Watchdog recommends Price subpoena in stock sales probe

Watchdog recommends Price subpoena in stock sales probe
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A congressional watchdog is recommending the subpoena of former Health and Human Services Secretary Tom PriceThomas (Tom) Edmunds PriceWhite House officials discussing potential replacements for FEMA chief: report Overnight Health Care: CBO finds bill delaying parts of ObamaCare costs B | Drug CEO defends 400 percent price hike | HHS declares health emergency ahead of hurricane HHS should look into Azar's close ties to the drug industry MORE after he refused to cooperate in its probe of Rep. Chris CollinsChristopher (Chris) Carl CollinsThe Hill's Morning Report — Sponsored by United Against Nuclear Iran — Kavanaugh, accuser say they’re prepared to testify Indicted lawmaker angers GOP with decision to run for reelection Election Countdown: Trump confident about midterms in Hill.TV interview | Kavanaugh controversy tests candidates | Sanders, Warren ponder if both can run | Super PACs spending big | Two states open general election voting Friday | Latest Senate polls MORE (R-N.Y.) related to stock sales of an Australian biotechnology firm.

The Office of Congressional Ethics (OCE) on Thursday said Price was one of 10 individuals or entities that refused to cooperate with the investigation into whether Collins improperly shared nonpublic information in the purchase of Innate Immunotherapeutics Limited stocks.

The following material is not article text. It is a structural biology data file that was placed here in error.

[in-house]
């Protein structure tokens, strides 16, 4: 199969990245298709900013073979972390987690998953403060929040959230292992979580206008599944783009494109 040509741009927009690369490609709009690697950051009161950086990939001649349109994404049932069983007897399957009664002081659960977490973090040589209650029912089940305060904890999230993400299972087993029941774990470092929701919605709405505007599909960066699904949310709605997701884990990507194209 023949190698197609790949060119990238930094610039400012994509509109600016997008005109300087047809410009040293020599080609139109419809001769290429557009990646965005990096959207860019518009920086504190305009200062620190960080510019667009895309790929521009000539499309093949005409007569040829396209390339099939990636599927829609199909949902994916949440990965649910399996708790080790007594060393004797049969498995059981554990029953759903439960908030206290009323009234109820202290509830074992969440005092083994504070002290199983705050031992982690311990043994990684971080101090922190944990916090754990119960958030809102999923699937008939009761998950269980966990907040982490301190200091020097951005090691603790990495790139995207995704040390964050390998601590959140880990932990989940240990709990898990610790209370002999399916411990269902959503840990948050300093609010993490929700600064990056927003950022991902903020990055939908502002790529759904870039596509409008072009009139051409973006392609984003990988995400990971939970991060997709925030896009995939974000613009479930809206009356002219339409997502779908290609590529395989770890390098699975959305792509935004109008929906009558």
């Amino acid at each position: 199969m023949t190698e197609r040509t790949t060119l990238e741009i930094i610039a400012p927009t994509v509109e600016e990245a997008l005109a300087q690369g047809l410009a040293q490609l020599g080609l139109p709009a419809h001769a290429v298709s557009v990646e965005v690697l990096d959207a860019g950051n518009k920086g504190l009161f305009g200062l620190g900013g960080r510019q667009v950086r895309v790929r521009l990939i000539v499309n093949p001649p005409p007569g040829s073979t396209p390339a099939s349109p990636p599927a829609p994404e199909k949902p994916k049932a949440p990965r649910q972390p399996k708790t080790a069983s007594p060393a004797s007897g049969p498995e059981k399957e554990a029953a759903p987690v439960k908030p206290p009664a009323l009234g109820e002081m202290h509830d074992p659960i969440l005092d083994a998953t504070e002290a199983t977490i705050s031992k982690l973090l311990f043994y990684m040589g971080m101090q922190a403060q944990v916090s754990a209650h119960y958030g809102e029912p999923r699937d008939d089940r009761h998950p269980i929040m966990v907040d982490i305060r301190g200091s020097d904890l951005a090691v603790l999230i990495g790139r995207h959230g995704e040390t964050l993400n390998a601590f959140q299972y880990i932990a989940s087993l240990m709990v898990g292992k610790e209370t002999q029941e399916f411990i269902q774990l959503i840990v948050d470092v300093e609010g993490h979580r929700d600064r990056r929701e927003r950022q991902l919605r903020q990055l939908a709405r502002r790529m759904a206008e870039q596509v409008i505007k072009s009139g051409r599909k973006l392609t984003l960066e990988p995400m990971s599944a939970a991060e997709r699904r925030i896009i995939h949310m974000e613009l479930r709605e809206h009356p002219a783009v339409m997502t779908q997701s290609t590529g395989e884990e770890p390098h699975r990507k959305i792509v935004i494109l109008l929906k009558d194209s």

Collins sits on Innate’s board and is the company’s largest shareholder.

In its report, the watchdog said there is "substantial reason to believe" Collins violated federal law and House rules, recommending the House Ethics Committee probe the claims.

OCE, an independent entity that reviews allegations against House members, also advised issuing a subpoena for Price to determine what he knew about the stocks.

Innate said it sold nearly $1 million in stock in discounted shares to Price while he was still a congressman, according to a Wall Street Journal report.


Price came under fire during his confirmation hearings for stock trades made while he was involved in health-care legislation as a member of Congress.

Price defended his stock trades in the hearings and denied wrongdoing.

Democrats said he could have broken insider trading laws or a law against trading on congressional knowledge.

Price sold his shares of Innate in February, earning at least $225,000 on a $94,000 investment, according to congressional disclosure forms. The sales were made to comply with the ethics agreement he signed when he became the Health secretary.

Price resigned as Health secretary late last month after intense criticism of his use of private jets for professional trips at taxpayer expense, reportedly racking up more than $1 million in flights in just eight months.